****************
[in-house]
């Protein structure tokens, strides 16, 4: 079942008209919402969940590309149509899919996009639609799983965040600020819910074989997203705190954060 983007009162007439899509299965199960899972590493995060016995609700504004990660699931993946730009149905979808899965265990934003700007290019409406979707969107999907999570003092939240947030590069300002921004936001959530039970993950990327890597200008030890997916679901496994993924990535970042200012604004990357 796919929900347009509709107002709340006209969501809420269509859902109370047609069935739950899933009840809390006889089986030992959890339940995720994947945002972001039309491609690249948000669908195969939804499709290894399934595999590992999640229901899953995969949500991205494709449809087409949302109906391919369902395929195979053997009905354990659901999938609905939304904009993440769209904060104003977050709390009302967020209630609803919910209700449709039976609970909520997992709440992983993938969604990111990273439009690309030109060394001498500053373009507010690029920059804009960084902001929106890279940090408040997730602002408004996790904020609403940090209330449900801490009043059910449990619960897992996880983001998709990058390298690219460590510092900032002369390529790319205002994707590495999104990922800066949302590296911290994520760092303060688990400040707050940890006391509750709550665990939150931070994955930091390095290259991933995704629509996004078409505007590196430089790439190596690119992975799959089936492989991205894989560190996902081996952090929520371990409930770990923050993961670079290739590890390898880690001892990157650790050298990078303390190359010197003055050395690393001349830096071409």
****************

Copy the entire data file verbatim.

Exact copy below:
[in-house]
């Protein structure tokens, strides 16, 4: 079942008209919402969940590309149509899919996009639609799983965040600020819910074989997203705190954060 983007009162007439899509299965199960899972590493995060016995609700504004990660699931993946730009149905979808899965265990934003700007290019409406979707969107999907999570003092939240947030590069300002921004936001959530039970993950990327890597200008030890997916679901496994993924990535970042200012604004990357 796919929900347009509709107002709340006209969501809420269509859902109370047609069935739950899933009840809390006889089986030992959890339940995720994947945002972001039309491609690249948000669908195969939804499709290894399934595999590992999640229901899953995969949500991205494709449809087409949302109906391919369902395929195979053997009905354990659901999938609905939304904009993440769209904060104003977050709390009302967020209630609803919910209700449709039976609970909520997992709440992983993938969604990111990273439009690309030109060394001498500053373009507010690029920059804009960084902001929106890279940090408040997730602002408004996790904020609403940090209330449900801490009043059910449990619960897992996880983001998709990058390298690219460590510092900032002369390529790319205002994707590495999104990922800066949302590296911290994520760092303060688990400040707050940890006391509750709550665990939150931070994955930091390095290259991933995704629509996004078409505007590196430089790439190596690119992975799959089936492989991205894989560190996902081996952090929520371990409930770990923050993961670079290739590890390898880690001892990157650790050298990078303390190359010197003055050395690393001349830096071409």